Page 123~

Another shot exploded. I saw a spurt of flame from the muzzle spit luridly into the darkness beside a tree not fifty yards away. I arched my back, screamed like a frightened horse, threw out my arms and tumbled drunkenly to the ground.

Mmm, manly.


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Sunday, October 10, 2010

Paperback 361: The Heart Is a Lonely Hunter / Carson McCullers (Penguin 596)

Paperback 361: Penguin 596 (1st ptg, 1946)

Title: The Heart Is a Lonely Hunter
Author: Carson McCullers
Cover artist: jonas

Yours for: $12


Best things about this cover:
  • This looks like scraps from the picture file for a Monty Python animation sketch
  • A rebus! I love these. OK, I'm going to say ... "Your heart cannot soar if your hands are chained ... and a kid sells fruit." Powerful stuff.
  • Good example of the more abstract cover style of the '40s (jonas is legendary, and prolific)


Best things about this back cover:
  • It's just a bio, so ... not much to say.
  • Interesting how much focus is on her apparently surprising ability to treat "Negro" characters as if they were (news flash!) human beings. I guess that's all just in the Wright quote, but it stands out.
  • This is my third "Heart Is a Lonely Hunter" cover. See also here and here.

Page 123~

Portia took up the Bible from the table in the center of the room. "What part you want to hear now, Grandpapa?"

"It all the book of the Holy Lord. Just any place your eye fall on will do."


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Friday, October 8, 2010

Paperback 360: The Big Bust / Ed Lacy (Pyramid X-2037)

Paperback 360: Pyramid X-2037 (PBO, 1969)

Title: The Big Bust
Author: Ed Lacy
Cover artist: F. Pfeifer

Yours for: SOLD! (10/8/10)


Best things about this cover:
  • [Insert joke about connection between title and woman's rack here]
  • For a woman who's tied up, gagged, and carrying a tiny drowning man in her stomach, she's awfully concerned about those guys behind her. Lady, you've got your own problems.
  • I have reluctantly tagged this post with "Redhead" label, though honestly I don't know what you call that color.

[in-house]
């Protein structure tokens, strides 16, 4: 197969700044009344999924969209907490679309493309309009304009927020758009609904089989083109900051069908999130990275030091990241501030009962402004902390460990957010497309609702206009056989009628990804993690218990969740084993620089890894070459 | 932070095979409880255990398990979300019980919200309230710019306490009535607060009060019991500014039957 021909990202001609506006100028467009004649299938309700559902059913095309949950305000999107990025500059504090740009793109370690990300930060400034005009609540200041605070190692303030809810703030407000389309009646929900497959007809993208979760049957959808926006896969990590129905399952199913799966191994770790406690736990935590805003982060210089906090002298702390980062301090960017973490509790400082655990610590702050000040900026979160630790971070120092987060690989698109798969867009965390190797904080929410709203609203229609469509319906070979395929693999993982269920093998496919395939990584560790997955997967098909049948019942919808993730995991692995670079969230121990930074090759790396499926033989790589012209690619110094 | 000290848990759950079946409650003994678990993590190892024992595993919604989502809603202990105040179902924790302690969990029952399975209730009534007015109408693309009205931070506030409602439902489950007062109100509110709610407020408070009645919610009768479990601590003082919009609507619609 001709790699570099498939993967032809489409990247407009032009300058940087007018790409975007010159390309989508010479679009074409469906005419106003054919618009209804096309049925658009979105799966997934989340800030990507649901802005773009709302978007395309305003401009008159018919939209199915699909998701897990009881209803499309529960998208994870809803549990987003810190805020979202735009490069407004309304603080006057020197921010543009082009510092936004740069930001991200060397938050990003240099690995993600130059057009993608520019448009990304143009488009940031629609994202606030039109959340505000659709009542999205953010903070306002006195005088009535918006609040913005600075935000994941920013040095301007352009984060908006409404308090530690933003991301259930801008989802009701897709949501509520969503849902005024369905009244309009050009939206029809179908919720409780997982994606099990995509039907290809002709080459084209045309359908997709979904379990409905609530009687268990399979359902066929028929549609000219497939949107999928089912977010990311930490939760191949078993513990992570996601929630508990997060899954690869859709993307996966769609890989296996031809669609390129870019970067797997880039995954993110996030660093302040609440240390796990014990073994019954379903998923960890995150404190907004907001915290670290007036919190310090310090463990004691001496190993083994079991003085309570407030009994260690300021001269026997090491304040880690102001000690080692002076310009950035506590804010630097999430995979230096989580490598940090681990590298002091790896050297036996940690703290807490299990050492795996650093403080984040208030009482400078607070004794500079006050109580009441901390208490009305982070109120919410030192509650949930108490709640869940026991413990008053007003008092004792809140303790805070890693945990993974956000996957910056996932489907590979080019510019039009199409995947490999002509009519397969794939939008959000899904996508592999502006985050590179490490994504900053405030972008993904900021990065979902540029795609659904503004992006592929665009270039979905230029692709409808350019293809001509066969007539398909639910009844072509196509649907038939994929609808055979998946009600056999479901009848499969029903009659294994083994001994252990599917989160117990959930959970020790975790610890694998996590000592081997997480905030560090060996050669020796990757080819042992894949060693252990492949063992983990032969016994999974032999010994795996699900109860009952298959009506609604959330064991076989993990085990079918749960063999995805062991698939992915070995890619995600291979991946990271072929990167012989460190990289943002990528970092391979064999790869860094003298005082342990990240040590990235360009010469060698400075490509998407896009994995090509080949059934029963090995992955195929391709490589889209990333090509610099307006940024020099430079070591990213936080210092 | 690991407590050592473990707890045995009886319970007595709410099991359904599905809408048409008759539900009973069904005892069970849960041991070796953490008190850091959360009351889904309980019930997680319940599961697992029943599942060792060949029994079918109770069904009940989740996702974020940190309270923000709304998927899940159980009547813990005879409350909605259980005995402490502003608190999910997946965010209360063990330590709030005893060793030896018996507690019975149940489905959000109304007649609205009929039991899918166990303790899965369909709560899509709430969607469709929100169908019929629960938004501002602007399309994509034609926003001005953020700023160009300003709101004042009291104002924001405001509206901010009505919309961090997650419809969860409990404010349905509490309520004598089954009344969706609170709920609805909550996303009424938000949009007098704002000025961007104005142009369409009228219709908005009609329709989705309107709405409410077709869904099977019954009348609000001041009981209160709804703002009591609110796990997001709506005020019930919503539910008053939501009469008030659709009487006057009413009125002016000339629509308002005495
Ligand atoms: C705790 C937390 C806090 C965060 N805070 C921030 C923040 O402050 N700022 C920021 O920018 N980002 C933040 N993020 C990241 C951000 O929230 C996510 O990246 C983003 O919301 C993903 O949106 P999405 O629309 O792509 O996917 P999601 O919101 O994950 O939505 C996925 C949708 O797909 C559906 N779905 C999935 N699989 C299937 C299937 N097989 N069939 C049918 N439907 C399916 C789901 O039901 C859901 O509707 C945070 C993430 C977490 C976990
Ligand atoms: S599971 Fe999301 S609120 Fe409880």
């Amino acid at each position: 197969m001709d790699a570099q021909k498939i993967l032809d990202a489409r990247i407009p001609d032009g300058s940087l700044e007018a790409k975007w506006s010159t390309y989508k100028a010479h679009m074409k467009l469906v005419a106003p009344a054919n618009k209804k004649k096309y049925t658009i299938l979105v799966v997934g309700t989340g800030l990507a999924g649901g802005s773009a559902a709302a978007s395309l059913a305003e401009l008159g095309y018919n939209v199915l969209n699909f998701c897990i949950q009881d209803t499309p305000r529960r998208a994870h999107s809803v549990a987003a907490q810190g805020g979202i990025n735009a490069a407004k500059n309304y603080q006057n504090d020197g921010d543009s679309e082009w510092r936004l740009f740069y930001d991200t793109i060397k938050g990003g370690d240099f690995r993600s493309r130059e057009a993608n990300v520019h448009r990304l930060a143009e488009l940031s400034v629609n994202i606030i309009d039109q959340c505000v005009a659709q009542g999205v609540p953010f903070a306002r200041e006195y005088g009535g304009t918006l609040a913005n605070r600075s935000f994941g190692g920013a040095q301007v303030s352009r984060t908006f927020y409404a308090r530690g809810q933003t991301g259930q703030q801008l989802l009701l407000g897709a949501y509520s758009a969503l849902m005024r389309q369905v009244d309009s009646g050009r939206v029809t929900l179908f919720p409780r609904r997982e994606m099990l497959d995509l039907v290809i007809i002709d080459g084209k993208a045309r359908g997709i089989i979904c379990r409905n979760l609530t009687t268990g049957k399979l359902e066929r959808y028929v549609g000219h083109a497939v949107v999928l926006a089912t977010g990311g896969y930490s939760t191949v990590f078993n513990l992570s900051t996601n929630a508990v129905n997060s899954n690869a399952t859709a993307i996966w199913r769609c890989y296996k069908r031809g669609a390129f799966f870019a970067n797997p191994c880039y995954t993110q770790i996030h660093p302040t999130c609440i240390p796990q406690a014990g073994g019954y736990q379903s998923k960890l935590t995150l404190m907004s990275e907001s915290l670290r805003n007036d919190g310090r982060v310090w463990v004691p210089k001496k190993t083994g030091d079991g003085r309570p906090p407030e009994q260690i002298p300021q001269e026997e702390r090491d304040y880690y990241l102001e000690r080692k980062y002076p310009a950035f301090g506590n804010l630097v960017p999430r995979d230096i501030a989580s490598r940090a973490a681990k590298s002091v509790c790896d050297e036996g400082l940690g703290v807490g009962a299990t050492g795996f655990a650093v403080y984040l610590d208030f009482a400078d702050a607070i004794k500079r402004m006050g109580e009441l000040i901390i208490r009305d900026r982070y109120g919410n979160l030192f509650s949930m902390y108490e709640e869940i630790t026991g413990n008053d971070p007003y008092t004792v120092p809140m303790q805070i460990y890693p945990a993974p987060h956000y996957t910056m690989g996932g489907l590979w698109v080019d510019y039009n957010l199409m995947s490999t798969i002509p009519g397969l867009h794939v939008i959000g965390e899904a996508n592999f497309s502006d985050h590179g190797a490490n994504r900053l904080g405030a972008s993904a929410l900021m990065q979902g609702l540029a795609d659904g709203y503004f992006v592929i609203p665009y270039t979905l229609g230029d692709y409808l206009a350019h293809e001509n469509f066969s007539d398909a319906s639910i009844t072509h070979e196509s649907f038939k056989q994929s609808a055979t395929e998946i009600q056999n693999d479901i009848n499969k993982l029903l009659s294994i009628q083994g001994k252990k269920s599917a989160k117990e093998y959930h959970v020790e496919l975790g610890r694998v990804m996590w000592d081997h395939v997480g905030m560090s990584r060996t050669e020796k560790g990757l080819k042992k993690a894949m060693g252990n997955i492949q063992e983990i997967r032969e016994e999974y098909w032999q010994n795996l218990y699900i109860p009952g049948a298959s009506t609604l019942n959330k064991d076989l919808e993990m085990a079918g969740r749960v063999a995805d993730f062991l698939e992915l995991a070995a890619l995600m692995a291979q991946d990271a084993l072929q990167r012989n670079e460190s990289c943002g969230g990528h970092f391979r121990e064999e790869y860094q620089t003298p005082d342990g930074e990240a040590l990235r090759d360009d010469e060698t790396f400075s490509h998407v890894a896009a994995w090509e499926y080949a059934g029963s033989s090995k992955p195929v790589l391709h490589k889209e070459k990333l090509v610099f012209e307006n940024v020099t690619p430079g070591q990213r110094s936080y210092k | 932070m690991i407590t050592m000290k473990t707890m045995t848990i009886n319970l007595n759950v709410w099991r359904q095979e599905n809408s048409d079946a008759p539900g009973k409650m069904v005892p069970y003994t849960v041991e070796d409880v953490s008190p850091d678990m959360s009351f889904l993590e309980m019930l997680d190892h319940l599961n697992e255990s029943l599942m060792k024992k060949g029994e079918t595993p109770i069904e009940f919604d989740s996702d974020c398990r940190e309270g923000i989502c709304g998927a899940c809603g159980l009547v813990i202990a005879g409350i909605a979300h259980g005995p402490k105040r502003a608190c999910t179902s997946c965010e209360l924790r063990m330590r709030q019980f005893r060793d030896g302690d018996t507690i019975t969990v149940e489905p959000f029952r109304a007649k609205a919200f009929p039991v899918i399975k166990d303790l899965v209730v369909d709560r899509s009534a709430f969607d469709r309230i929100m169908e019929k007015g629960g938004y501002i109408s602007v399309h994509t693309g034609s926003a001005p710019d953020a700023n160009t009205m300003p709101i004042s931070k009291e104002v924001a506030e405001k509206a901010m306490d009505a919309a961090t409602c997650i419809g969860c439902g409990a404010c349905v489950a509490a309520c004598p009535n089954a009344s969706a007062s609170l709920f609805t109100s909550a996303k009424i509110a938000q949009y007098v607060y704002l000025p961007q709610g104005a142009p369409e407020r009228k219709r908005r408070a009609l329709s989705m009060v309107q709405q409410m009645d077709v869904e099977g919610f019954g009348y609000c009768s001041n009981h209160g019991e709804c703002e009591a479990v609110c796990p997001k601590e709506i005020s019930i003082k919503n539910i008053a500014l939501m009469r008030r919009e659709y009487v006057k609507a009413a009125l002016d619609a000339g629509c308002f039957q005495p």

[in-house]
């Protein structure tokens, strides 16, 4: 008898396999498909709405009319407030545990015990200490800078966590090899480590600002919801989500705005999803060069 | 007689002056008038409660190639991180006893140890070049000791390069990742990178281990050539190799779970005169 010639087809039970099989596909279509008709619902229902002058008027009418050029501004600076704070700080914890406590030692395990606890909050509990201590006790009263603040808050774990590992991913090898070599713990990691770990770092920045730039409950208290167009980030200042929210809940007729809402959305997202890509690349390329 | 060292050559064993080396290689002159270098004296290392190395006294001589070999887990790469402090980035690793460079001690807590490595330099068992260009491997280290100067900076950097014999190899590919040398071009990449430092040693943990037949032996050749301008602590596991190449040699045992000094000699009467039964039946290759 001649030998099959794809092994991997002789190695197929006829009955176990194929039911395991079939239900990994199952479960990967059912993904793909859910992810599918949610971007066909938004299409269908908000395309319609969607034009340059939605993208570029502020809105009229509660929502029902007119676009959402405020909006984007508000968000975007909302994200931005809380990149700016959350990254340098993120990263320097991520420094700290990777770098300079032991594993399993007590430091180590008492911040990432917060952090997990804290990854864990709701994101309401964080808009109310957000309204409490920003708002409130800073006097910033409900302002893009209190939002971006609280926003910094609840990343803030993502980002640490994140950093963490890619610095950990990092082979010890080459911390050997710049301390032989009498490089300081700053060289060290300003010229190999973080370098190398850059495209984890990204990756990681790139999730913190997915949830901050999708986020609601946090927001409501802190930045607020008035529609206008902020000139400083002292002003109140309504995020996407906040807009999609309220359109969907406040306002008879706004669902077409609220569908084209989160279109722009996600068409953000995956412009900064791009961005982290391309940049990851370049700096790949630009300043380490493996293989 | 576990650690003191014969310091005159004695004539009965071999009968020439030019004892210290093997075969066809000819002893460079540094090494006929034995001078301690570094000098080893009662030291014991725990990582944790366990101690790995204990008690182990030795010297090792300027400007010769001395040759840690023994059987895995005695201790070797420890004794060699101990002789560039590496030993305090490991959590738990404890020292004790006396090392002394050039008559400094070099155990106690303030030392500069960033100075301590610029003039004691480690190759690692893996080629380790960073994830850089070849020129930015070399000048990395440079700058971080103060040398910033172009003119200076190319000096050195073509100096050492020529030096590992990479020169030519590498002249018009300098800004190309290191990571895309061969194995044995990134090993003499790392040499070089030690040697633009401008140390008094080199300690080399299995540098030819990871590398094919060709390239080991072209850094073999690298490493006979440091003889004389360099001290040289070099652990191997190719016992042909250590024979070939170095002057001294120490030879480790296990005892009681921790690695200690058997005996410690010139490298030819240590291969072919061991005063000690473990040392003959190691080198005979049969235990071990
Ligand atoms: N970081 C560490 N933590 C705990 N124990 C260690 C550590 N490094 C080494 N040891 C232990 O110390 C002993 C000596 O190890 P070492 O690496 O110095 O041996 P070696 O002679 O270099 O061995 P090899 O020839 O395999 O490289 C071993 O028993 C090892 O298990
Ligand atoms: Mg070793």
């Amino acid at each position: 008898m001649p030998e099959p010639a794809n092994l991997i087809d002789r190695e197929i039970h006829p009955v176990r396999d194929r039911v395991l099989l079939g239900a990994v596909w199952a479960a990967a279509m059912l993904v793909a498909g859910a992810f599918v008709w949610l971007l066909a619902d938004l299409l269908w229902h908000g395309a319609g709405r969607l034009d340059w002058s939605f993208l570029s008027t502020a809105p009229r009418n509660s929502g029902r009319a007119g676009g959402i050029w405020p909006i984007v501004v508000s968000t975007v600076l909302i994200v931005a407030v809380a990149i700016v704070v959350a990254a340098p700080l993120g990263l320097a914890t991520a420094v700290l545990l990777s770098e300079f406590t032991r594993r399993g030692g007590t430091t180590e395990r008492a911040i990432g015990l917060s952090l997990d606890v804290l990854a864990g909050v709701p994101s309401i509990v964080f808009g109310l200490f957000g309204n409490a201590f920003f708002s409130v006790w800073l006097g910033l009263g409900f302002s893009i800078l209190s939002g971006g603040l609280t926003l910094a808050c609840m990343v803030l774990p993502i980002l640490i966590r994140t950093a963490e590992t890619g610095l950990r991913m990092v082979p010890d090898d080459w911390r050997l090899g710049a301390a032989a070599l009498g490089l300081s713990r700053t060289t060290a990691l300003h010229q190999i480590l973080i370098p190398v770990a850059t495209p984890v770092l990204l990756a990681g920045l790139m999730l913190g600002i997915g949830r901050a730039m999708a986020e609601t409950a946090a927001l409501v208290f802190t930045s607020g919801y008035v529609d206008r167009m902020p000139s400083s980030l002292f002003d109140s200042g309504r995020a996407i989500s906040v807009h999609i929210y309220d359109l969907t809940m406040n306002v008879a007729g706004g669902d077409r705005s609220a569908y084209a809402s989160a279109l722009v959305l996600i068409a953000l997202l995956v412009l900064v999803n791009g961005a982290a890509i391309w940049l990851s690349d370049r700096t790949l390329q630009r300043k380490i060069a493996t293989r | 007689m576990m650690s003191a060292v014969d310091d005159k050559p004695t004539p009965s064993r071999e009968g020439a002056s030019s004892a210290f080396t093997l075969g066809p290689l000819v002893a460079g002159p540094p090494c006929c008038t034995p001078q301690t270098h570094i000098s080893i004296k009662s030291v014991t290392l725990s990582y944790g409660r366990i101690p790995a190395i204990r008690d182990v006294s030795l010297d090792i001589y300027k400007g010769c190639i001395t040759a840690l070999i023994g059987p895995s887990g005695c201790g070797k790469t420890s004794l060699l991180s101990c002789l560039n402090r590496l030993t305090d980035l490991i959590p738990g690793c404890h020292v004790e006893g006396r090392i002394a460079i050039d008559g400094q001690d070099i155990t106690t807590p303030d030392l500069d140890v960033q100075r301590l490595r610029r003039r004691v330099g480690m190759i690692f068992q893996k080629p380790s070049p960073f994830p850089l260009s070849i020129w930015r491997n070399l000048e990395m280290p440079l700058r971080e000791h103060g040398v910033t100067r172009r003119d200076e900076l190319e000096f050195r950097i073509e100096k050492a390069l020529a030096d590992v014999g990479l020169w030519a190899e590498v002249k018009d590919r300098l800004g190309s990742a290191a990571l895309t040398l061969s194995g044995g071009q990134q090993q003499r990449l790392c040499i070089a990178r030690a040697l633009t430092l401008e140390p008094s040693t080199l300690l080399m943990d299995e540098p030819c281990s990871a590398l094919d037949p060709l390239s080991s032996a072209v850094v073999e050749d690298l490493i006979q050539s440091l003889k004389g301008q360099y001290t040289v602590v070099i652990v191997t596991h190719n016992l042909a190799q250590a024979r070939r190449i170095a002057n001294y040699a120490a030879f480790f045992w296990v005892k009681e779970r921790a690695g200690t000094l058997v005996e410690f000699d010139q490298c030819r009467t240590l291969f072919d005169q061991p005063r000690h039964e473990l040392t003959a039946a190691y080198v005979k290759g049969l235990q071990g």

Best things about this back cover:
  • Geek observation #227: "Supercharged" is just "surcharged" with "P.E." inside it. . .
  • So the woman is like good pancakes. Well, who wouldn't want to tail that?
  • If the boardwalk is "bikini-filled," does that mean the ocean is filled with naked women (who, presumably, all left their bikinis on the boardwalk)? I hope so.
  • One of these paragraphs should immediately be countered with "That's what she said!"

Page 123~

Walter awoke me at one-fifteen and watching for snakes, back of a crumpling wall, I changed into the woolen underwear and rubber suit, Rhoda's $60,000 bra doubling as a jock strap.



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Wednesday, October 6, 2010

Paperback 359: The Drowner / John D. MacDonald (Gold Medal k1302)

Paperback 359: Gold Medal k1302 (PBO, 1963)

Title: The Drowner
Author: John D. MacDonald
Cover artist: Stanley Zuckerberg

Yours for: $25


Best things about this cover:
  • Lesson: brackish, green water—not for swimming.
  • Fantastically creepy cover. That dude pulling her down must have one powerful set of lungs. or SCUBA equipment.
  • Love the bubbles—nice touch to make sure they're coming from him (I assume it's a "him") as well as her. Also love the way the words cascade down the side of her struggling body. Accentuates the scary verticality of the whole cover.


Best things about this back cover:

  • This I like less.
  • Without the struggling lady to complement them, the vertically arranged words here just look stupid and purposeless.

Page 123~

If the fork hesitated on its way to the healthy mouth, it was a faltering so minor he was unable to detect it. But she looked considerably less friendly.

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Sunday, October 3, 2010

Paperback 358: The Heart Is a Lonely Hunter / Carson McCullers (Bantam A1091)

Paperback 358: Bantam A1091 (1st ptg, 1953)

Title: The Heart Is a Lonely Hunter